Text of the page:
I grew up an Air Force brat. This meant I moved around a lot and did not form lasting friendships. The only friend I have from childhood is my sister. I sometimes feel like I live in her shadow since she is older, but that is beside the point.
I am now 27 and have few friends. I have a very hard time making friends because I have terribly low self-esteem. I am always afraid people are judging me and talking about me behind my back. I think this relates back to my childhood, but I am just not able to get over this insecurity. I think I am beautiful and have a great family, so my insecurity is not about my looks; it's about who I am as a person. I never feel like I am good enough on the inside, like I am not worthy of having friends.
How do I get over this and make friends? I fear it's not as simple as going to a new book club.
You are right; it is not as simple as getting out there and meeting more people. You need to change what is going on inside yourself. The good news is that this is possible to do.
Moving frequently as a child is a circumstance of your life and a contributing factor to your problem, but it is not the cause. Yes, moving can make it more challenging to form lasting friendships, but it does not preclude doing so. Some people are so gregarious and sociable that they would manage to fill their life with friends even in those circumstances.
You also mention a lack of friends, low self-esteem, fear of judgment, and feelings of low self-worth. Again, these are not the causes of your problem -- they are symptoms. You need to identify the causes so you can recognize them, acknowledge the impact they are having on your life, and discard their influence.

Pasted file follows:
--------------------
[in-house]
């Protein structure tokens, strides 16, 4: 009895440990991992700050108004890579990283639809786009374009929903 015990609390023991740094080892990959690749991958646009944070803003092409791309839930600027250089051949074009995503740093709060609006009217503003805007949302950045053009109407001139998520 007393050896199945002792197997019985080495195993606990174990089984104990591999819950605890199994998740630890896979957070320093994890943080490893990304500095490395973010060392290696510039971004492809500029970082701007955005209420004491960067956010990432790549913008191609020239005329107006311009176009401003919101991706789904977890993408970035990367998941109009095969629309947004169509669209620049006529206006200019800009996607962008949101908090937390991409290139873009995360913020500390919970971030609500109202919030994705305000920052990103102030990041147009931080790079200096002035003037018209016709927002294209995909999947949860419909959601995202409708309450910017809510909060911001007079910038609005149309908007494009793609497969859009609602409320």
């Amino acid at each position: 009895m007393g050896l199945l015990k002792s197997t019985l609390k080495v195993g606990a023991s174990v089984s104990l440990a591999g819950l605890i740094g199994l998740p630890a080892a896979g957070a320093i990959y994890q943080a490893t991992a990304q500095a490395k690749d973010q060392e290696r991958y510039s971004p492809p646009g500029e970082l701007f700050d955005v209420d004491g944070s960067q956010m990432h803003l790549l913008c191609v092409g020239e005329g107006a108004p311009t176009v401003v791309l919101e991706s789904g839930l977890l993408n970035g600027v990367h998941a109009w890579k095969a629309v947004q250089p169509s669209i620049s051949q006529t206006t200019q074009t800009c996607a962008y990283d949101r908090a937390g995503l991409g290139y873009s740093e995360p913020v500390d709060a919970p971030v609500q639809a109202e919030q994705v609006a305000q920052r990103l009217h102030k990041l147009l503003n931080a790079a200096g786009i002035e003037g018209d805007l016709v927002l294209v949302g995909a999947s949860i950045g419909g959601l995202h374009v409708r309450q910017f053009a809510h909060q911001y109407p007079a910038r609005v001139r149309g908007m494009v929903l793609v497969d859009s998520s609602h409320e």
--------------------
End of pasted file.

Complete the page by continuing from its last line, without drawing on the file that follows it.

What do you say to yourself when you are all alone? Is your internal self-talk positive or negative? You have already answered that -- you express doubt about yourself. You question whether you are good enough and tell yourself that you are not.
These fears came from somewhere. Your negative self-talk habit did not just spring up spontaneously. This is based on your accumulated life experiences. Somewhere in your past you have been conditioned to react like this. You have learned to do so.
Happily, you can also learn positive self-talk. One of the most effective ways to accomplish this is to go through a discovery exercise where you recognize the influences in your past that helped to create your self-defeating habits. You can identify the positive impacts that these influences contributed to your life (because you want to retain these), and then discard the negative aspects.
Such negative internal voices flourish in the dark. They love to remain anonymous. When you are feeling vulnerable and alone, they delight in showing just enough of themselves so they can tell you how unworthy you are and then they scurry back into their dark crevices. Dragging them into the harsh sunlight and exposing their true nature is often an effective way to recognize the lies they tell. Identifying the true nature of your self-talk can make it possible to manage it.
When that voice inside you says, "You know they won't like you," you can respond, "Hey, I recognize you. Thank you for your input. Now go back and sit on your stool in the corner and be quiet."
You are worthy of friendship. Everyone is! More than that, the problems you describe are incredibly common. I hear similar stories all the time, including from some of the most outwardly confident and successful people you can imagine. It is amazing how many of us struggle with those self-doubting internal voices. But they can be managed by finding someone to help guide you through the discovery process I described.
All the best,
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